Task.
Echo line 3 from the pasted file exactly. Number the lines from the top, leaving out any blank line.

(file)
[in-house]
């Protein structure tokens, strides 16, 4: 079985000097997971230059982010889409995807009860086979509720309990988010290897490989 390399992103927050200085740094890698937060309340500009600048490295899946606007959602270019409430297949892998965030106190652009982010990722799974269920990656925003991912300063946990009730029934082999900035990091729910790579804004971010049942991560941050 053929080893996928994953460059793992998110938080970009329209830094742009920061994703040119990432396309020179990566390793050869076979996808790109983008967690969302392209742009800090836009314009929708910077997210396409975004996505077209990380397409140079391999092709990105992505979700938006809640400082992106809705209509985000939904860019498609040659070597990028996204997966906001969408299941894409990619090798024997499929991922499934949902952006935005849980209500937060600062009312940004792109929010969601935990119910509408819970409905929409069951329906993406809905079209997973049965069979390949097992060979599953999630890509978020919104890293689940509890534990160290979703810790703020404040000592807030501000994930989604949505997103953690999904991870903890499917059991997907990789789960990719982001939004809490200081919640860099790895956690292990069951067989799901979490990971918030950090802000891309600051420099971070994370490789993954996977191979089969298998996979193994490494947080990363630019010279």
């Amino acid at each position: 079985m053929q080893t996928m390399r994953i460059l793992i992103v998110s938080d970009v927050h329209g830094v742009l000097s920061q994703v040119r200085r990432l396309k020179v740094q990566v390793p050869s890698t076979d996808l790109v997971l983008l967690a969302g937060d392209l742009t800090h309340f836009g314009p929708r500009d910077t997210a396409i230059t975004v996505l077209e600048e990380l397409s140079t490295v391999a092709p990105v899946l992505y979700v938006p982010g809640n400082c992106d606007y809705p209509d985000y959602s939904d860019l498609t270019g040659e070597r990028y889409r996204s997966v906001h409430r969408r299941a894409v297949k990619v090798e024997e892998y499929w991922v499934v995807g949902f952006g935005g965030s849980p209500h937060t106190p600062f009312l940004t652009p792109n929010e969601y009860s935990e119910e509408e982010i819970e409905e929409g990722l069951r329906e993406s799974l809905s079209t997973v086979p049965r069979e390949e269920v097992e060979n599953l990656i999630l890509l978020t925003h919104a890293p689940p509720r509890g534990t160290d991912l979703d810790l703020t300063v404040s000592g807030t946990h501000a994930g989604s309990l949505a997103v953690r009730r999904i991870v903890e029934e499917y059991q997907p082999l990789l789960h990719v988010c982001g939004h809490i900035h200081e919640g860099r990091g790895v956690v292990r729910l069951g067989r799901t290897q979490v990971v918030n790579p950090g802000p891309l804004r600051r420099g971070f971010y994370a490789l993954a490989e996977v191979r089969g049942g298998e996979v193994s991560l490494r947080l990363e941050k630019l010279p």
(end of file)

């Amino acid at each position: 079985m053929q080893t996928m390399r994953i460059l793992i992103v998110s938080d970009v927050h329209g830094v742009l000097s920061q994703v040119r200085r990432l396309k020179v740094q990566v390793p050869s890698t076979d996808l790109v997971l983008l967690a969302g937060d392209l742009t800090h309340f836009g314009p929708r500009d910077t997210a396409i230059t975004v996505l077209e600048e990380l397409s140079t490295v391999a092709p990105v899946l992505y979700v938006p982010g809640n400082c992106d606007y809705p209509d985000y959602s939904d860019l498609t270019g040659e070597r990028y889409r996204s997966v906001h409430r969408r299941a894409v297949k990619v090798e024997e892998y499929w991922v499934v995807g949902f952006g935005g965030s849980p209500h937060t106190p600062f009312l940004t652009p792109n929010e969601y009860s935990e119910e509408e982010i819970e409905e929409g990722l069951r329906e993406s799974l809905s079209t997973v086979p049965r069979e390949e269920v097992e060979n599953l990656i999630l890509l978020t925003h919104a890293p689940p509720r509890g534990t160290d991912l979703d810790l703020t300063v404040s000592g807030t946990h501000a994930g989604s309990l949505a997103v953690r009730r999904i991870v903890e029934e499917y059991q997907p082999l990789l789960h990719v988010c982001g939004h809490i900035h200081e919640g860099r990091g790895v956690v292990r729910l069951g067989r799901t290897q979490v990971v918030n790579p950090g802000p891309l804004r600051r420099g971070f971010y994370a490789l993954a490989e996977v191979r089969g049942g298998e996979v193994s991560l490494r947080l990363e941050k630019l010279p």